Catlin Tucker’s Ten Tips cover the basics of establishing stations in a classroom. The most valuable piece of advice Tucker provides, in my experience, is her 10th tip: mix up the stations. Just as students cannot always focus on a single topic for a class period, they cannot always engage in the same type of task. And, you can support different learning styles with a mix of online, print, individual, group, and teacher-led stations.

Ultimately, the key to successful stations is consistent expectations. I knew at the start of the year that I would like to implement stations so here are the steps I took:

  1. I covered protocols, norm setting, and community building.
  2. I established the model I expected to use but included low-risk content (nothing heavy in terms of topics or points).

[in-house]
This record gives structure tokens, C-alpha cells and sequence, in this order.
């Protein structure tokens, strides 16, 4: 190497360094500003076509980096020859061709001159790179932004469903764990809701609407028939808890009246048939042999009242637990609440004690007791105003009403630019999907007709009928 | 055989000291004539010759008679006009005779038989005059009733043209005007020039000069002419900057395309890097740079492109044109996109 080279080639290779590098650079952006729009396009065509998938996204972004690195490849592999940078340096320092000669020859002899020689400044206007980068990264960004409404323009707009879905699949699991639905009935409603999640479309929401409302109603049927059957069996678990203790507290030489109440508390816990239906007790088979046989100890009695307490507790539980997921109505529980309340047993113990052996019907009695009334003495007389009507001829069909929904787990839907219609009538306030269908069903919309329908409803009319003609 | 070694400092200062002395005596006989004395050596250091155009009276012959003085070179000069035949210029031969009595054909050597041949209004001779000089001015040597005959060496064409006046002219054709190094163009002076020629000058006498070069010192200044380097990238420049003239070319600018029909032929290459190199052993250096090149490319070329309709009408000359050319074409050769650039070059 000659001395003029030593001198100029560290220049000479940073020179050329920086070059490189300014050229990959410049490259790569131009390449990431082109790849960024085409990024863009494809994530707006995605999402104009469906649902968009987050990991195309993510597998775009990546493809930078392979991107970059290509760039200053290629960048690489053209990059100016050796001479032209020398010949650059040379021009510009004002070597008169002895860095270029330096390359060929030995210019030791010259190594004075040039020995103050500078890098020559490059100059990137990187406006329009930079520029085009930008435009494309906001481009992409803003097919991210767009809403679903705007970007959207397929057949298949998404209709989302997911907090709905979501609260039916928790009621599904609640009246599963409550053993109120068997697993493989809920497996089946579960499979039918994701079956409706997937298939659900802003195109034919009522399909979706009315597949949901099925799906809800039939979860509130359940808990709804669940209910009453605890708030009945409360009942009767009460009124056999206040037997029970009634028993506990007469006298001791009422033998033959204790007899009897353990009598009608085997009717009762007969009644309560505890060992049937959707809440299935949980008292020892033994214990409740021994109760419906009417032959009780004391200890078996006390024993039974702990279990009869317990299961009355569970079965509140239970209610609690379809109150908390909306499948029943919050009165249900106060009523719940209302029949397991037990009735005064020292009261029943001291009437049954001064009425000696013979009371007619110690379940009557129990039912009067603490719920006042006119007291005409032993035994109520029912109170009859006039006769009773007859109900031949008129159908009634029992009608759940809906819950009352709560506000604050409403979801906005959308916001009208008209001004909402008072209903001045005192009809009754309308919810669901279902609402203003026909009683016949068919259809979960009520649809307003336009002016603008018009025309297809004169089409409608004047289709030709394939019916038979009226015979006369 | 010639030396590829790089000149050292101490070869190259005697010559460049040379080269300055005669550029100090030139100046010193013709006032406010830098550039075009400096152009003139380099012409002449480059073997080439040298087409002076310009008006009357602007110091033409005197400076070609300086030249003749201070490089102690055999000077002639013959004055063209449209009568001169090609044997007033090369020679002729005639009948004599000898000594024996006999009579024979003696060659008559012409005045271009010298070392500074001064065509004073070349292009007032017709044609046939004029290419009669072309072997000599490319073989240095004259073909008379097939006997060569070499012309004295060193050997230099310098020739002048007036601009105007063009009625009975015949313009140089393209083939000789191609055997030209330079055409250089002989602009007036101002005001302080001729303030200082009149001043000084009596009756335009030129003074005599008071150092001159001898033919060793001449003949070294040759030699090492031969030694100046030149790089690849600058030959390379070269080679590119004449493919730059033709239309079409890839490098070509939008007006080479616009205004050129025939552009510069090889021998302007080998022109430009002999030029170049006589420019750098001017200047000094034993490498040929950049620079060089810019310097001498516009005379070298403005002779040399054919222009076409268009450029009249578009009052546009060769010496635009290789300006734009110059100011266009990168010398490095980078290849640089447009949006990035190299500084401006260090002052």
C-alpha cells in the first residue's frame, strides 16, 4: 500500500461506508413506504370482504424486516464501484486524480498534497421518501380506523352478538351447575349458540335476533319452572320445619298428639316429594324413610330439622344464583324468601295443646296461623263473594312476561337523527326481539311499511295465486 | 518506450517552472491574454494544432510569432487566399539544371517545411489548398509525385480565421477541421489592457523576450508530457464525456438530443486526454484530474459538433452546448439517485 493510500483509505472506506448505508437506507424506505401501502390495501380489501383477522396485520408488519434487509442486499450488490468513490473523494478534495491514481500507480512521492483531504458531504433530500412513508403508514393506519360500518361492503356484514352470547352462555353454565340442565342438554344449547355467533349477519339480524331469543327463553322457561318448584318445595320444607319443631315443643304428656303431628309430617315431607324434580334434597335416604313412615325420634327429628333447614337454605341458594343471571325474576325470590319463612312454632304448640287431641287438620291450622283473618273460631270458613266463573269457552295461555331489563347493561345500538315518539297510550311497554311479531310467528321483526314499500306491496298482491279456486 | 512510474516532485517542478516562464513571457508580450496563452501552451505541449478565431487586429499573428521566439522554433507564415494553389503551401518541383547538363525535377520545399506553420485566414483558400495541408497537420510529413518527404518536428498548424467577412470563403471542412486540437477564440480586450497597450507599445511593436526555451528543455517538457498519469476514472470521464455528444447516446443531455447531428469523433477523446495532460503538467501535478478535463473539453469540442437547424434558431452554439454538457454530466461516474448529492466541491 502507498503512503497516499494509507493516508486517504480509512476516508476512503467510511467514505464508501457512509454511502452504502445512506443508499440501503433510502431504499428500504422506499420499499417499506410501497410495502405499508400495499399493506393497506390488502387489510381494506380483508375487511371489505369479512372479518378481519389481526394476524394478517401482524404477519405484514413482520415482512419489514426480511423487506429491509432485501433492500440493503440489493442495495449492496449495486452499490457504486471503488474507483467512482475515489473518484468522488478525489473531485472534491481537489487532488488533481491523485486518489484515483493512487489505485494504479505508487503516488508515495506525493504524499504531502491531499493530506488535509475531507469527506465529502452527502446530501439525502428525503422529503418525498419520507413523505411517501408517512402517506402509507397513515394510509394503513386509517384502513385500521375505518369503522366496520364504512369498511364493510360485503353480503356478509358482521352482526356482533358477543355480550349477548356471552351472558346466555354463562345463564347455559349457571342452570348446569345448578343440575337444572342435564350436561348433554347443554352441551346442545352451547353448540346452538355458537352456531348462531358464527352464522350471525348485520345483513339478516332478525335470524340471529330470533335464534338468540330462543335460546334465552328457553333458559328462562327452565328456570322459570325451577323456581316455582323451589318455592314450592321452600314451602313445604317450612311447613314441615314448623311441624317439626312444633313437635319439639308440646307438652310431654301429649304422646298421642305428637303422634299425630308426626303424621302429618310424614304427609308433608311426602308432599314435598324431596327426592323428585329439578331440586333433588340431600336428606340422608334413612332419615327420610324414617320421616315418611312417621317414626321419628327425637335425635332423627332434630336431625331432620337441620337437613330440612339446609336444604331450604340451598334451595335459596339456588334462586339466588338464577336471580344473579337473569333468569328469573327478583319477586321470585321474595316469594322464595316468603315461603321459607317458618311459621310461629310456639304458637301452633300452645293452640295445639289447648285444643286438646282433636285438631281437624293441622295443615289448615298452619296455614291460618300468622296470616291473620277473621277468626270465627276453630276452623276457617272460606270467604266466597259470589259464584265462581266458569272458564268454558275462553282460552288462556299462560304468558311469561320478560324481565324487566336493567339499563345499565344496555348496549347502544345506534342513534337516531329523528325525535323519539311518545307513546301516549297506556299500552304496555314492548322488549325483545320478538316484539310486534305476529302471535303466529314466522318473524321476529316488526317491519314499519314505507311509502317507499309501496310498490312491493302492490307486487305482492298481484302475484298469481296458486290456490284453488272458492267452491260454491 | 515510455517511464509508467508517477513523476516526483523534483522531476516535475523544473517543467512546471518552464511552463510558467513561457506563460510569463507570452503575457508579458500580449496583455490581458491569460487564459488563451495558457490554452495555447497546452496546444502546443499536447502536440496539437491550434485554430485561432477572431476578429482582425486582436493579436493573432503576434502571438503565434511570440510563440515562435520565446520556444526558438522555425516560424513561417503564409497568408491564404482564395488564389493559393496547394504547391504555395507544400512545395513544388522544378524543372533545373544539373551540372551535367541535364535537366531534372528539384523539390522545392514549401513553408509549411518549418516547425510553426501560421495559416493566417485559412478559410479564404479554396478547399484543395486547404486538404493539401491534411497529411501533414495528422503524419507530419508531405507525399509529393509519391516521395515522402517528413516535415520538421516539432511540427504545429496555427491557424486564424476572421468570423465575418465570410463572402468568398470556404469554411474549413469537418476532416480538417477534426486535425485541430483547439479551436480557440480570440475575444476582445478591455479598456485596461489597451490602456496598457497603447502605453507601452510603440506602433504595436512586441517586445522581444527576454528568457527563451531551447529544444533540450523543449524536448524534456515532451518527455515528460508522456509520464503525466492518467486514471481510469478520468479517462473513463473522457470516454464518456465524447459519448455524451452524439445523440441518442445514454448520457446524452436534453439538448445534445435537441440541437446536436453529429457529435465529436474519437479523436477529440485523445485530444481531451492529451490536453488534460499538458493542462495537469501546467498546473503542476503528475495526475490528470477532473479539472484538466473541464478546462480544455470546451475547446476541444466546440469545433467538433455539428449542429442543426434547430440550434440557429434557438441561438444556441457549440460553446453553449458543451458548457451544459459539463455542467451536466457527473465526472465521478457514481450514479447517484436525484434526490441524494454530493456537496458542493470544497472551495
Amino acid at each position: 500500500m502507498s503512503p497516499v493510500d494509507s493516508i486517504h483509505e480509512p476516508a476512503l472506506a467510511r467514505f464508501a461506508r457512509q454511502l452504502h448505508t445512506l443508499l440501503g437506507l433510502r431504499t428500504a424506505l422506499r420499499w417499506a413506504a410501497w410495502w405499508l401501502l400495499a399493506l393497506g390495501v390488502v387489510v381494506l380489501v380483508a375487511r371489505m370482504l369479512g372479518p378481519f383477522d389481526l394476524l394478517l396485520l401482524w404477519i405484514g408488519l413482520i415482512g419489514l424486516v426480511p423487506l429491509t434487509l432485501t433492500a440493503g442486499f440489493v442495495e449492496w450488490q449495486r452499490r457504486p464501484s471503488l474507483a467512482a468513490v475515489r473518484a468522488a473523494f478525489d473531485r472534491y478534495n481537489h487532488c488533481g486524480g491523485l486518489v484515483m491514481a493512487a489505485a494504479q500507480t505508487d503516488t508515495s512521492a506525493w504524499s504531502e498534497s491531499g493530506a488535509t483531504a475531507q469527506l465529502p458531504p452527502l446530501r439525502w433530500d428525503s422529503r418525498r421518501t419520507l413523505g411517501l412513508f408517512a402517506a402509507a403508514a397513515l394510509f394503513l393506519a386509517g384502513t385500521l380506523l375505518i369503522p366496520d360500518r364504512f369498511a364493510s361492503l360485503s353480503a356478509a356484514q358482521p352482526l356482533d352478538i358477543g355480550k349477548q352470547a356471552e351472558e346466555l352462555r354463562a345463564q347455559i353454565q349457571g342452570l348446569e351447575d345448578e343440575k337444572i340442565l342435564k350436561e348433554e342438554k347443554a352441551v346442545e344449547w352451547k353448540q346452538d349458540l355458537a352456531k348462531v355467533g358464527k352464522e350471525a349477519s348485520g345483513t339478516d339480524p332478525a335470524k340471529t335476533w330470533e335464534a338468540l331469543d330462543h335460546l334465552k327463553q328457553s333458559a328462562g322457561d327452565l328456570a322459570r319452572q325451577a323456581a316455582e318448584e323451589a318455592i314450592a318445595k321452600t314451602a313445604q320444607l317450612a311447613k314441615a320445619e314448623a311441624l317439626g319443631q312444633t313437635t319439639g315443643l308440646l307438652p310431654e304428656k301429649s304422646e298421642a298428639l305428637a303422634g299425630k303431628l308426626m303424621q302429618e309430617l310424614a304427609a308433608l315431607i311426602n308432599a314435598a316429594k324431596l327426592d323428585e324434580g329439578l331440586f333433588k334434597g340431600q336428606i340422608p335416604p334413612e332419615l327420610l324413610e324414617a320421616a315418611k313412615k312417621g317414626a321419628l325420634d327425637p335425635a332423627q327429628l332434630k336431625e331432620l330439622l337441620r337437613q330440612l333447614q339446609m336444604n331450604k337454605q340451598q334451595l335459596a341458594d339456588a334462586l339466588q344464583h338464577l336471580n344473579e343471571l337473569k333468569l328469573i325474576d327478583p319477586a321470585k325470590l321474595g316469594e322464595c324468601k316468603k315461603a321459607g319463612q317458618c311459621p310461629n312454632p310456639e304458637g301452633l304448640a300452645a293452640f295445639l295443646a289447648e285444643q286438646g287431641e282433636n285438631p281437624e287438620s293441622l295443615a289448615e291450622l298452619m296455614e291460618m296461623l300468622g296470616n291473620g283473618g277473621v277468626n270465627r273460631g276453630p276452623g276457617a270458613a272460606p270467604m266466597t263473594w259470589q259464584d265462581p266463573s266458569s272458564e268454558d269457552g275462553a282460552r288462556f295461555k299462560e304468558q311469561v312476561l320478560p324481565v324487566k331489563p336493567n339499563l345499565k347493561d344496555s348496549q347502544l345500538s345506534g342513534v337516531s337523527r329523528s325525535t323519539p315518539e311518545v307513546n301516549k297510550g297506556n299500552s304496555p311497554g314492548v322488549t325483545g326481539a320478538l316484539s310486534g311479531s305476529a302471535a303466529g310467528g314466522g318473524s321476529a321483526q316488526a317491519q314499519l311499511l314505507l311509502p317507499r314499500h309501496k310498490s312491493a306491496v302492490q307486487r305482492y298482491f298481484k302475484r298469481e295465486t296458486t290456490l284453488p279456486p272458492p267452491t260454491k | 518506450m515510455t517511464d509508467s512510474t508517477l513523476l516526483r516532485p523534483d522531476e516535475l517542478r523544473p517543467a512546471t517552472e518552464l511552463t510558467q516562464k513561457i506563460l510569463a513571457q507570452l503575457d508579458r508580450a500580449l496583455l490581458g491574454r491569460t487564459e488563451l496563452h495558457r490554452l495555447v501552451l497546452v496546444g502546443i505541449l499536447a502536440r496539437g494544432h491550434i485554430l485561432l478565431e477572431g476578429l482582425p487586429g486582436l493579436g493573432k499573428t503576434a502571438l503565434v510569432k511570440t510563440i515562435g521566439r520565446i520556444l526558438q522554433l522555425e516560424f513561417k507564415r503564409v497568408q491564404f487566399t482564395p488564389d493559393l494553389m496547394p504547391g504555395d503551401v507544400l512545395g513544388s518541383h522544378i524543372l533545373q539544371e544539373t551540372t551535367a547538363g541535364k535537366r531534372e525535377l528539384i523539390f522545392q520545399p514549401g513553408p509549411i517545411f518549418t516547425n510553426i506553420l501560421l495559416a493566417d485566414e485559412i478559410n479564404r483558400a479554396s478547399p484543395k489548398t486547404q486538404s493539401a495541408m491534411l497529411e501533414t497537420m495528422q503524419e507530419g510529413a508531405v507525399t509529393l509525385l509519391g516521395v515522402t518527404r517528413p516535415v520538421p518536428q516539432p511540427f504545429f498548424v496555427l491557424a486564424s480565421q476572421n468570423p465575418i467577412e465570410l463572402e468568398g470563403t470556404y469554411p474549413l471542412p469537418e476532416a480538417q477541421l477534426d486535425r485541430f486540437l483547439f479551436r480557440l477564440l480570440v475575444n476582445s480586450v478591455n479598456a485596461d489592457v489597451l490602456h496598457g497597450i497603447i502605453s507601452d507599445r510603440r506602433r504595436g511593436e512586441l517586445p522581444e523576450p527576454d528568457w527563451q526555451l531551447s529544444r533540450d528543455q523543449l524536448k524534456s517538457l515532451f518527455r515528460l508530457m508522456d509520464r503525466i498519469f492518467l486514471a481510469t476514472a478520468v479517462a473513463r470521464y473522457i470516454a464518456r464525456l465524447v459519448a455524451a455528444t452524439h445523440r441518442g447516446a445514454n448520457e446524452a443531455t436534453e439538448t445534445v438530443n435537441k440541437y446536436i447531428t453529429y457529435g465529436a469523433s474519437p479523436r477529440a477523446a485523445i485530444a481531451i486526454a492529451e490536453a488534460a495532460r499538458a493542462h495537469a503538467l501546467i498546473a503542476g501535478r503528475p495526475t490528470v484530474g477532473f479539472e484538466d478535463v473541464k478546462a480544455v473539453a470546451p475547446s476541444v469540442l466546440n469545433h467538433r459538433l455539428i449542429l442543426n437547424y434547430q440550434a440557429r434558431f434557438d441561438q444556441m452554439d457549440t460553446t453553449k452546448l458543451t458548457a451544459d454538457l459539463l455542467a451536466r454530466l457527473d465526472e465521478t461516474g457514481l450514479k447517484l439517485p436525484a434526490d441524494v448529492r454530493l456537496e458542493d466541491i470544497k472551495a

3. I had students learn how to interact with print instructions (in stands on the tables), online instructions (to open links, view videos, complete written tasks, etc.), and with the different transition options (on a timer, when done as an individual, when done as a group).

This allowed me to cover the important beginning-of-the-year content and to establish norms around a key component of my ongoing classroom instruction.

Implementing stations with intention

In my first year at this particular site, I may have gone a bit heavy with the stations, and my students reached a wall. They felt that we were moving too quickly through content, and they were right. I was covering four lessons over two days, via the stations, and it felt like far too much for these students. Between my past experience seeing students for more time and their experience with teachers who implemented a less-than-rigorous curriculum, we needed to meet in the middle.